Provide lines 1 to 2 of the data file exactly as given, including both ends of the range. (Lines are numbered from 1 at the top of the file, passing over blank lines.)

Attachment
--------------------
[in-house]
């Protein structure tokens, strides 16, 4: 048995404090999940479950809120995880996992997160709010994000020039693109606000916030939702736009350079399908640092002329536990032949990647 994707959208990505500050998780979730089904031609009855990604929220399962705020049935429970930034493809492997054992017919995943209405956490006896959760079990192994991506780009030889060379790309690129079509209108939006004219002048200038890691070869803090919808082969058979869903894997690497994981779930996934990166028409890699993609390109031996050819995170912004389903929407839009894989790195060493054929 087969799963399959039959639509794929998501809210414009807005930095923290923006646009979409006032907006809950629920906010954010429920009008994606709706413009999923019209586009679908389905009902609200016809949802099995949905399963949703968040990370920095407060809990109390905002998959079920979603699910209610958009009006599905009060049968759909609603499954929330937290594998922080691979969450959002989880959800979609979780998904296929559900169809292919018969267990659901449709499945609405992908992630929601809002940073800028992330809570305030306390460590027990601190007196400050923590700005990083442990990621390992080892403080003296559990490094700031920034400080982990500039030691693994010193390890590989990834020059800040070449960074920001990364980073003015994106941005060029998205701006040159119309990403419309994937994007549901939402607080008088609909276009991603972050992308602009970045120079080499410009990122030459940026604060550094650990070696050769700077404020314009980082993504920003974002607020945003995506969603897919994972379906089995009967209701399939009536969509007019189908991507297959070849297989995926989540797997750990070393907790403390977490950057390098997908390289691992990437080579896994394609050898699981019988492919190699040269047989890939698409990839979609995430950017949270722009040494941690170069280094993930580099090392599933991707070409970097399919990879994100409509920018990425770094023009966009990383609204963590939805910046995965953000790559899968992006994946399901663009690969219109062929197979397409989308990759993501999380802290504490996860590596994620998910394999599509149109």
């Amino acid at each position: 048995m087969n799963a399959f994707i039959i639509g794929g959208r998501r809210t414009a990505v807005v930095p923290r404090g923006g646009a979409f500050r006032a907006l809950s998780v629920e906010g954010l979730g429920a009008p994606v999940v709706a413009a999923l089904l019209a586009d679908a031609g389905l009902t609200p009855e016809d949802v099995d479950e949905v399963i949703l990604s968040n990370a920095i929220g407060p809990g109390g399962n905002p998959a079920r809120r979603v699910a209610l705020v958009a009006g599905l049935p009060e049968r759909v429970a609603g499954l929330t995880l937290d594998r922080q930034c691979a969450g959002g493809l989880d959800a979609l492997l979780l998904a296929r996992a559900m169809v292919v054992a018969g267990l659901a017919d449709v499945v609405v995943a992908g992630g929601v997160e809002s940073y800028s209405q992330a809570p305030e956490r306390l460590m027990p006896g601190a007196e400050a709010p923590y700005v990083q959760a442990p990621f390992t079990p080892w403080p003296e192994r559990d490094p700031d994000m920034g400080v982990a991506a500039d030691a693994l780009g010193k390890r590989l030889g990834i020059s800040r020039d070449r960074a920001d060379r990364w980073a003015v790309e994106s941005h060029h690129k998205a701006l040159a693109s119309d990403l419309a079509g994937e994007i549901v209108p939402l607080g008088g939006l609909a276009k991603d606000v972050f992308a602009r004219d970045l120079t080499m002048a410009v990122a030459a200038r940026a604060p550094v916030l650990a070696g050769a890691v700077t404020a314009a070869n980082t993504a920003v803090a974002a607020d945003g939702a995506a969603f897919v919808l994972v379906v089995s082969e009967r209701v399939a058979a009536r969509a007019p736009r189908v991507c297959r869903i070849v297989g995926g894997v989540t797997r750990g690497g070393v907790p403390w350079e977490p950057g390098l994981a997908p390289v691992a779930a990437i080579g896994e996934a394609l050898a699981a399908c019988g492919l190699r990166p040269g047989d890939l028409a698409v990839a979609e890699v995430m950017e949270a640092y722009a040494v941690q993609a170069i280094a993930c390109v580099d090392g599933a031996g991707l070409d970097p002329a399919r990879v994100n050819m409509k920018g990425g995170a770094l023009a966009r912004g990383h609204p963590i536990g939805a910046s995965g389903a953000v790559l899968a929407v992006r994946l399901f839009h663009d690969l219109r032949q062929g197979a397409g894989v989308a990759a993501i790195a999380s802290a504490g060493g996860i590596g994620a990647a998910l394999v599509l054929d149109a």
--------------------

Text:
[in-house]
């Protein structure tokens, strides 16, 4: 048995404090999940479950809120995880996992997160709010994000020039693109606000916030939702736009350079399908640092002329536990032949990647 994707959208990505500050998780979730089904031609009855990604929220399962705020049935429970930034493809492997054992017919995943209405956490006896959760079990192994991506780009030889060379790309690129079509209108939006004219002048200038890691070869803090919808082969058979869903894997690497994981779930996934990166028409890699993609390109031996050819995170912004389903929407839009894989790195060493054929 087969799963399959039959639509794929998501809210414009807005930095923290923006646009979409006032907006809950629920906010954010429920009008994606709706413009999923019209586009679908389905009902609200016809949802099995949905399963949703968040990370920095407060809990109390905002998959079920979603699910209610958009009006599905009060049968759909609603499954929330937290594998922080691979969450959002989880959800979609979780998904296929559900169809292919018969267990659901449709499945609405992908992630929601809002940073800028992330809570305030306390460590027990601190007196400050923590700005990083442990990621390992080892403080003296559990490094700031920034400080982990500039030691693994010193390890590989990834020059800040070449960074920001990364980073003015994106941005060029998205701006040159119309990403419309994937994007549901939402607080008088609909276009991603972050992308602009970045120079080499410009990122030459940026604060550094650990070696050769700077404020314009980082993504920003974002607020945003995506969603897919994972379906089995009967209701399939009536969509007019189908991507297959070849297989995926989540797997750990070393907790403390977490950057390098997908390289691992990437080579896994394609050898699981019988492919190699040269047989890939698409990839979609995430950017949270722009040494941690170069280094993930580099090392599933991707070409970097399919990879994100409509920018990425770094023009966009990383609204963590939805910046995965953000790559899968992006994946399901663009690969219109062929197979397409989308990759993501999380802290504490996860590596994620998910394999599509149109």